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Stretching and breathing techniques

Either you follow a training program, or you don’t there is a good chance that you’ve developed some tightness in areas of your body, especially if some body parts are used more than others in daily activities.

Is important to note that consistently moving joints through their full range of motion (with stretching exercises) three to five days per week, can decrease the risk of injury when performing daily living activities and ease pain from chronic conditions (back pain, osteoarthritis, etc.), is also important to improve overall flexibility, mind-muscle connection, balance, and posture.

From a mental health perspective, consistent stretching sessions can be used for relaxation and stress management.



Dynamic exercises are used to warm-up your muscles, increase your range of motion and joint mobility.

Start with small movements and gradually work to larger ones.

*Cardiovascular exercises can also be used to warm up prior to static stretches and they include any activity that raise your heart rate such as: walking, running, rowing, cycling, skipping rope, etc.


With static stretches the tension of the target muscle is held for a given amount of time, usually 15/30 sec but most beneficial if held between 30 and 60 seconds.

These stretches are safer and most effective after warming up with dynamic stretches.

Static stretches can be active or passive.

Active static stretch - the muscle being stretched does the work to the point of tension.

Passive static stretch – A partner, strap, weight, or elastic band is used to get as deep as possible into the stretch.


This stretching type involves bouncing quickly to get a deeper stretch to increase muscles length and range of motion.

*This stretch is not recommended because of the high injury risk. Other types of stretching can achieve the same goals in a much safer way.


  1. Include all the major muscle groups head to toe: neck, shoulders, chest, trunk, lower back, hips, legs, and ankles.

  2. Consist in 2 to 3 stretch sessions per week (10/15 min are usually enough).

  3. Enough time allowed: Hold each stretch for a minimum of 15/30 seconds and complete 2/4 repetitions each.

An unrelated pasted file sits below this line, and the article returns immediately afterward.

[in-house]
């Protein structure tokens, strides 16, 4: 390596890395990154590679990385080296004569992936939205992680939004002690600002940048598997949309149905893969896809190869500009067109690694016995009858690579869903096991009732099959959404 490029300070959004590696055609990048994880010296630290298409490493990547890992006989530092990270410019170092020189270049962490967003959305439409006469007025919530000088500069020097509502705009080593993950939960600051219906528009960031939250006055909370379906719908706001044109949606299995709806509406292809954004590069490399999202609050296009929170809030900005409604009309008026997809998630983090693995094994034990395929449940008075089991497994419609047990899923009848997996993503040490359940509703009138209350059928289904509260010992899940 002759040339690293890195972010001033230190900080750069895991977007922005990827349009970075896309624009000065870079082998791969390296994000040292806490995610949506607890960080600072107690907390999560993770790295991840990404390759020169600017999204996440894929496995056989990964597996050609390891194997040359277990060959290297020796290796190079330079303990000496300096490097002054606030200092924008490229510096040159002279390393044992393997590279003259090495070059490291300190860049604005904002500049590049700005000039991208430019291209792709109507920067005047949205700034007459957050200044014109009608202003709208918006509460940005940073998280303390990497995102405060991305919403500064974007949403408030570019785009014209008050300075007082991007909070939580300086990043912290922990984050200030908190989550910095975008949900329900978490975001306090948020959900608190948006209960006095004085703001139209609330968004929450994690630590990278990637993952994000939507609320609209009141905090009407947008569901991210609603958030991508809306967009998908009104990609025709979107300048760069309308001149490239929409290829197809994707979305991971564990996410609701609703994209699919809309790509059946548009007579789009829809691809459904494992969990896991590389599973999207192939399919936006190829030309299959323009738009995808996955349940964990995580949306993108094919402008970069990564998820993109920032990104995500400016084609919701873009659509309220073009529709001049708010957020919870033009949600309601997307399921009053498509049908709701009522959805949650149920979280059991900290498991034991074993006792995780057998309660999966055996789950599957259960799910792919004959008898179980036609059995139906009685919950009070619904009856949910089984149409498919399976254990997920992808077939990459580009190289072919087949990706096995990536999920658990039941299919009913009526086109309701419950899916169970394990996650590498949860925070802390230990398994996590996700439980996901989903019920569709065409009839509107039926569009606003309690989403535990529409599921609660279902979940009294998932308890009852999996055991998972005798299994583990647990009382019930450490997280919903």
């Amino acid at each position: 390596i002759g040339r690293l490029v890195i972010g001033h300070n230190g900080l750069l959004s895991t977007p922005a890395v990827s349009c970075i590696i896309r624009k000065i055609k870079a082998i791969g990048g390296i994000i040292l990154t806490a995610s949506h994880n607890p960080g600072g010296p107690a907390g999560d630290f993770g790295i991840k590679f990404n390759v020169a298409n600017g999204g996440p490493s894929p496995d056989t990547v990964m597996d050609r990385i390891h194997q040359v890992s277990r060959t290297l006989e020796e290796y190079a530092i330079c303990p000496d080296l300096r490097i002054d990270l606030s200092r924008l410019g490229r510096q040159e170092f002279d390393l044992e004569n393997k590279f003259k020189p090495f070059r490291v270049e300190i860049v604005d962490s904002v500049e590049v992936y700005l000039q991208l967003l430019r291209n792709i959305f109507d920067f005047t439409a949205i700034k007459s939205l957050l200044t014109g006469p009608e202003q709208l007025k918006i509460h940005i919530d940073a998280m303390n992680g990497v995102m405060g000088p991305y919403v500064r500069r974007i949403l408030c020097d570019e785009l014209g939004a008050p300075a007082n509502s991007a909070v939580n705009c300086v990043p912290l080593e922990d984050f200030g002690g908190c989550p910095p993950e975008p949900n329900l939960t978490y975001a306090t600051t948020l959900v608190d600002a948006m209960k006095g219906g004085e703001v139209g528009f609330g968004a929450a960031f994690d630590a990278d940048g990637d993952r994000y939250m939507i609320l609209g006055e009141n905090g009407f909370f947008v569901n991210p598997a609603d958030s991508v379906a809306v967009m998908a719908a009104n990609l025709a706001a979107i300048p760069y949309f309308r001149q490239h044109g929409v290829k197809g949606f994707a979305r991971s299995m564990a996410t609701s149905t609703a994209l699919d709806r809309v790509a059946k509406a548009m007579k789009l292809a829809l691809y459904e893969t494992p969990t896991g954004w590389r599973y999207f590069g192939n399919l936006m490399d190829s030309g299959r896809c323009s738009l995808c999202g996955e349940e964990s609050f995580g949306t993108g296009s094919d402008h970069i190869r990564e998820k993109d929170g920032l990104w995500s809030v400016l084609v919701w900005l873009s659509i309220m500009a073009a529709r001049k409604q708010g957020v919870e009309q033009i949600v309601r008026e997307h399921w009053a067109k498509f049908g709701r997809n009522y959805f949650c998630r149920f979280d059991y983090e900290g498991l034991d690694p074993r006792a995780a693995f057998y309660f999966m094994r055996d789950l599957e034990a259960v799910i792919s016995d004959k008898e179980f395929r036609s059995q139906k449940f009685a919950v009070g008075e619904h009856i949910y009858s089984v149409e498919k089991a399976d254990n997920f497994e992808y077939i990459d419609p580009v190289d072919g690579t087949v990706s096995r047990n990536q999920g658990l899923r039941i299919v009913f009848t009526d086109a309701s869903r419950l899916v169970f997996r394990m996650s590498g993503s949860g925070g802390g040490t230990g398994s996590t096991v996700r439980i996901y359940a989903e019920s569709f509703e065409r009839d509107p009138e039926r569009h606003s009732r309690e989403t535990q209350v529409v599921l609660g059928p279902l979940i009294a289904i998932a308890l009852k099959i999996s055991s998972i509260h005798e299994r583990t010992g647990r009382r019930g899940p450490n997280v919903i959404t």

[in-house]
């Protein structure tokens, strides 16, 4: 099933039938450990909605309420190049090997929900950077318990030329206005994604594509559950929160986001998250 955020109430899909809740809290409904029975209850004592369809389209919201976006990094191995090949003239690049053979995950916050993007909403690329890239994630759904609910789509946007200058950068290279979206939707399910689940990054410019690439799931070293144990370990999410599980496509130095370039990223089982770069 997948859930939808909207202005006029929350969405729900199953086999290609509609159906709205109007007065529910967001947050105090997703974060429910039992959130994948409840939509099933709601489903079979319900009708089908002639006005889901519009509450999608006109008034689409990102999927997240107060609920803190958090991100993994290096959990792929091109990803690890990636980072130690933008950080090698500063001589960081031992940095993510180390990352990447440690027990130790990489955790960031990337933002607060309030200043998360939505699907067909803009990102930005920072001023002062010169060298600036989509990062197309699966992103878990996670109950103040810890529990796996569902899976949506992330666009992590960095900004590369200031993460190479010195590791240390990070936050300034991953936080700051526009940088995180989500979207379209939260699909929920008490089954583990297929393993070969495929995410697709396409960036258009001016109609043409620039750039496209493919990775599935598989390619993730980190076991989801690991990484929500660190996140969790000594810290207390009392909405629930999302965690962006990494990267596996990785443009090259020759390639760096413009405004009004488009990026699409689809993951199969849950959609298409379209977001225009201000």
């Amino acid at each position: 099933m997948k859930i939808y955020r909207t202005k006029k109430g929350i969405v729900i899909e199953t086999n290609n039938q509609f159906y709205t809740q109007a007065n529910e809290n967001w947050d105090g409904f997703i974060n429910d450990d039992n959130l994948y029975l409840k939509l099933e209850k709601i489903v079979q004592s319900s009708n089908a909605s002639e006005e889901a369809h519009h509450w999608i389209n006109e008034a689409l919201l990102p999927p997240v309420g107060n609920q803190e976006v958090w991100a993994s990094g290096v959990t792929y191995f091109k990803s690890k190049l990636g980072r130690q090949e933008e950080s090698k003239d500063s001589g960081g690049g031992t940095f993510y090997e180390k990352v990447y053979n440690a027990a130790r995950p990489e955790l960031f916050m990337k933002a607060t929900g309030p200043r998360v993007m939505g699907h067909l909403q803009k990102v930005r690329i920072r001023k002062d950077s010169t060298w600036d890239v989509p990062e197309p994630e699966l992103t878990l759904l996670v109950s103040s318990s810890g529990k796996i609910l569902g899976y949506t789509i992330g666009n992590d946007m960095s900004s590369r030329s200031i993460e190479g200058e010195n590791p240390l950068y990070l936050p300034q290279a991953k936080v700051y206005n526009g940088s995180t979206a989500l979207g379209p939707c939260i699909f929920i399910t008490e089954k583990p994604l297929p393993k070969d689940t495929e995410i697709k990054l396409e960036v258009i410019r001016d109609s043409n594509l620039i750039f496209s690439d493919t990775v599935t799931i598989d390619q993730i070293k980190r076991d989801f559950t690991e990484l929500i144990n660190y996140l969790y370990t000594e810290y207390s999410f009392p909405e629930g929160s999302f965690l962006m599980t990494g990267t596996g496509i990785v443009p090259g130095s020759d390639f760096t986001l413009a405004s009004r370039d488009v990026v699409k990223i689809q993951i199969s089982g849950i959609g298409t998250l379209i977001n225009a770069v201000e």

1. Stop if your feel any sudden, sharp, or intense pain.

2. If you’re experiencing significant joint pain do not begin a stretch session and seek guidance from a medical professional.

3. Stretch to the tension point and try to relax as you hold the stretch.

4. Do not bounce on static stretches. Ballistic stretching and bouncing carry an increased risk of injury and are not recommended.

5. Keep a slow and controlled breathing

6. Keep a good posture while stretching and don’t compromise it to get an inch deeper. Feeling the stretch on the muscle is the important bit.

Good posture for stretches in most cases.

- Chest proud and lifted

- Shoulders relaxed down and even

- Arms down and relaxed at your side

- Core engaged

- Hips even

- Knees relaxed and pointing straight ahead

- Feet pointing straight ahead

- Feet flat on the floor when seating.


Adding mindful breathing is a great way to maximise stretching benefit by teaching you how to connect your body and mind prior to stretching. Mindful breathing can help you relieve stress and anxiety.

Find a quiet place to practice breathing exercises.

Pick a chair, a cushion, a yoga mat or a soft surface.


This is a basic breathing technique that can massively help you relax and focus especially if you feel tense and stressed out.

This technique, if done properly and consistently, can help you get rid of unnecessary stress so that you can focus on what is really important.

Deep breathing such as this can help you focus, think clearly and reduce stress.

The 4 easy steps of this technique are:

1. Breathe in through your nose for a count of 4, taking the breath into your stomach.

2. Hold your breath for a count of 4.

3. Release your breath through your mouth for a count of 8.

4. Repeat the entire technique four times in a row without a break in between

Focus on counting when breathing in, holding the breath, and breathing out.

Count evenly so that the ratio is 4-4-8 and the whole exercise will take just 64 seconds!

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